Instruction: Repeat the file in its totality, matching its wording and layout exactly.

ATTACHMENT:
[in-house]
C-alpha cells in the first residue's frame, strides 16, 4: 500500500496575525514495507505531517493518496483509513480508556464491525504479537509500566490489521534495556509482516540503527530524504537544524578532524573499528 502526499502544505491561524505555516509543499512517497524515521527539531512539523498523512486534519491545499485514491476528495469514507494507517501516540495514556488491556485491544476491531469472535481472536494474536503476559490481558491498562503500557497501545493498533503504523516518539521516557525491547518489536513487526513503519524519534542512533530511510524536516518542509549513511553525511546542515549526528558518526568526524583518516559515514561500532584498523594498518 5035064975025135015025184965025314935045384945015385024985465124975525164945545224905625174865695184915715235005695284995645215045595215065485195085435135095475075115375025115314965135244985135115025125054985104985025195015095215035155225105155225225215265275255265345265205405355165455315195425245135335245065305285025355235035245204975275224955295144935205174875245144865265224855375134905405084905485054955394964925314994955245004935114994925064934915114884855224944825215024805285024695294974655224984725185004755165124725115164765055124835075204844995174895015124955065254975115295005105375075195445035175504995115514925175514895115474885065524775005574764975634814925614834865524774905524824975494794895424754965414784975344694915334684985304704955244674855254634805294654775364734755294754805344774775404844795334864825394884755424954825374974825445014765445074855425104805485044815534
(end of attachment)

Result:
[in-house]
C-alpha cells in the first residue's frame, strides 16, 4: 500500500496575525514495507505531517493518496483509513480508556464491525504479537509500566490489521534495556509482516540503527530524504537544524578532524573499528 502526499502544505491561524505555516509543499512517497524515521527539531512539523498523512486534519491545499485514491476528495469514507494507517501516540495514556488491556485491544476491531469472535481472536494474536503476559490481558491498562503500557497501545493498533503504523516518539521516557525491547518489536513487526513503519524519534542512533530511510524536516518542509549513511553525511546542515549526528558518526568526524583518516559515514561500532584498523594498518 5035064975025135015025184965025314935045384945015385024985465124975525164945545224905625174865695184915715235005695284995645215045595215065485195085435135095475075115375025115314965135244985135115025125054985104985025195015095215035155225105155225225215265275255265345265205405355165455315195425245135335245065305285025355235035245204975275224955295144935205174875245144865265224855375134905405084905485054955394964925314994955245004935114994925064934915114884855224944825215024805285024695294974655224984725185004755165124725115164765055124835075204844995174895015124955065254975115295005105375075195445035175504995115514925175514895115474885065524775005574764975634814925614834865524774905524824975494794895424754965414784975344694915334684985304704955244674855254634805294654775364734755294754805344774775404844795334864825394884755424954825374974825445014765445074855425104805485044815534